Backyard Biology

Nature stories from my backyard and beyond

Nature Stories

Hitchhiking the River
A Tale of Survival

Friday, August 5, 2011

 

Consider for a moment - the freshwater mussel....

At first glance we have a lump of fleshy stuff with no moving parts, surrounded by two drab shells that spends its life underwater half buried in the muck.

At first glance, the freshwater mussel doesn’t command much consideration. But a closer look reveals a fascinating creature that has had to overcome some very daunting survival problems.

To take a closer look, we first must find and collect some mussels. Finding them is fairly easy. Just look along the banks of the river for their empty shells. A lot of shells on the bank indicate a flourishing population of living mussels in the water. Now to collect some living specimens to learn their secrets. This we will leave to the scientists who study the mussels. Of the twelve species of freshwater mussels in Massachusetts, three are on the state’s endangered species list and four are on the special concern list. Therefore, unless you can identify the different mussel species, it is best to leave them be!
The easiest way to view them without disturbing them is with a mask and snorkel or an underwater viewer. This can be made by gluing a clear piece of Plexiglas onto the bottom of a plastic bucket that has the bottom removed. By placing the bucket in the water - plexi side down - and the top of the bucket above the water’s surface, you can look through the bucket underwater and see the living mussels - along with other creatures. On a recent trip to the local river, I was able to spy mussels, crayfish and a number of baby eels swimming upstream.
For the mussels living in the Indianhead River, or any river for that matter, the biggest problem they face is the current. Currents tend to carry things downstream, and unless the mussels have a way to combat the current, they will all end up in the ocean, a not very pleasant place for a freshwater animal! The mussel’s main line of defense is its foot. Mussels, like all bivalves (clams, mussels and oysters) have only one foot - no legs - just one muscular foot. This foot is inserted into the bottom substrate, and then anchored by flaring out the tip. Once the foot is anchored, the mussel retracts the foot into its body. However, since the foot is anchored, it stays put while the mussel is pulled down under the substrate. Once half buried, the mussel is safe from the current and is ready for business.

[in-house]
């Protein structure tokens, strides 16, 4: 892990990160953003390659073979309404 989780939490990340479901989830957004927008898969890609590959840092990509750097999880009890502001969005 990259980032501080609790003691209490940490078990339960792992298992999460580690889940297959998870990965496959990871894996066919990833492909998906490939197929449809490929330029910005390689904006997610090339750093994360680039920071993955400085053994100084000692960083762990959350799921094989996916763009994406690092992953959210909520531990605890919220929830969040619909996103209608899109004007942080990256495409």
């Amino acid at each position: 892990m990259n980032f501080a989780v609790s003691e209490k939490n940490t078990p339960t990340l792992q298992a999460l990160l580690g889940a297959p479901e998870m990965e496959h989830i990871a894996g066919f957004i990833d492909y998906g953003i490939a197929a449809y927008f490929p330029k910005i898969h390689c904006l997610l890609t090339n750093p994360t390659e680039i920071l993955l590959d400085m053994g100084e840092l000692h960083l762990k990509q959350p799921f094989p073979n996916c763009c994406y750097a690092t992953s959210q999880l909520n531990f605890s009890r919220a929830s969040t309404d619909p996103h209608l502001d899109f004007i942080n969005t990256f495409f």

The first order of business is breathing. The main organs for breathing are the gills. The gills are covered with tiny hairs or cilia. These cilia beat back and forth in unison to create a water current flowing through two tubes or siphons that the mussel can extend out past the shell into the water. The incurrent siphon brings oxygen-rich water into the mussel past the gills while the exhalent siphon directs the oxygen-depleted water out of the mussel.

The second order of business is feeding. The main organs for feeding are also the gills. Suspended in the water entering the incurrent siphon are tiny plants and animals called plankton, along with other organic debris. The plankton sticks to mucus on the gills and this mucus/plankton concoction is passed by the cilia in conveyor belt fashion across the gills to the mouth.

The third order of business is reproduction. Once again the gills play an important role. While some types of mussels are hermaphrodites - both male and female at the same time-most of the mussels in our watershed including our most common, the Eastern Elliptio, are either one or the other.
When it is time to reproduce, the male releases sperm from the exhalent siphon. The female will suck in some of the sperm through her incurrent siphon where the sperm will fertilize the eggs. The gills, as well as used in breathing and feeding, now are used as a brood pouch for the young larval mussels. These young larvae, called glochidia, grow rapidly in the brood pouches until they are released into the water through the exhalent siphon. Left to their own devices, these glochidia would soon be washed downstream by the current. Over a very short period of time, the mussel colonies would find themselves migrating closer and closer to the ocean, leaving the upstream areas devoid of mussels. To prevent this, they spend their young life as hitchhikers with as many of them catching a ride upstream as well as downstream!glochidium
The glochidia clamp onto the gills, fins or scales of fish. Some mussel species will attach to only one or two types of fish while others are not so choosy. The glochidia will become encased in the fish tissue and will receive nourishment from its host; however, these infestations are seldom large enough to harm the fish.
With the use of a plankton net and a microscope, these glochidia are easy to view. Since the glochidia are attracted to the fish by the disturbance of the water when the fish pass by, they are also attracted to the water disturbance caused by a plankton net moving over the river bottom. Once caught, they are easy to see with a low-powered dissecting microscope.

During their short hitchhiking period, the glochidia change form into miniature mussels. After about a month, they drop off the fish and are ready to settle down to their sedentary adult life. If chance favors them, their fish will have carried them to a suitable location with just the right bottom conditions for growth where they may live for fifteen years or more. If not, they die.

Because of their unique lifestyle, mussels are good indicators of the health of our rivers. Since they rely on a continuous supply of clean water for breathing, feeding and sex, as well as a healthy fish population for hitchhiking, the mussel shells littering the upper parts of a river is a comforting sight indicating clean water.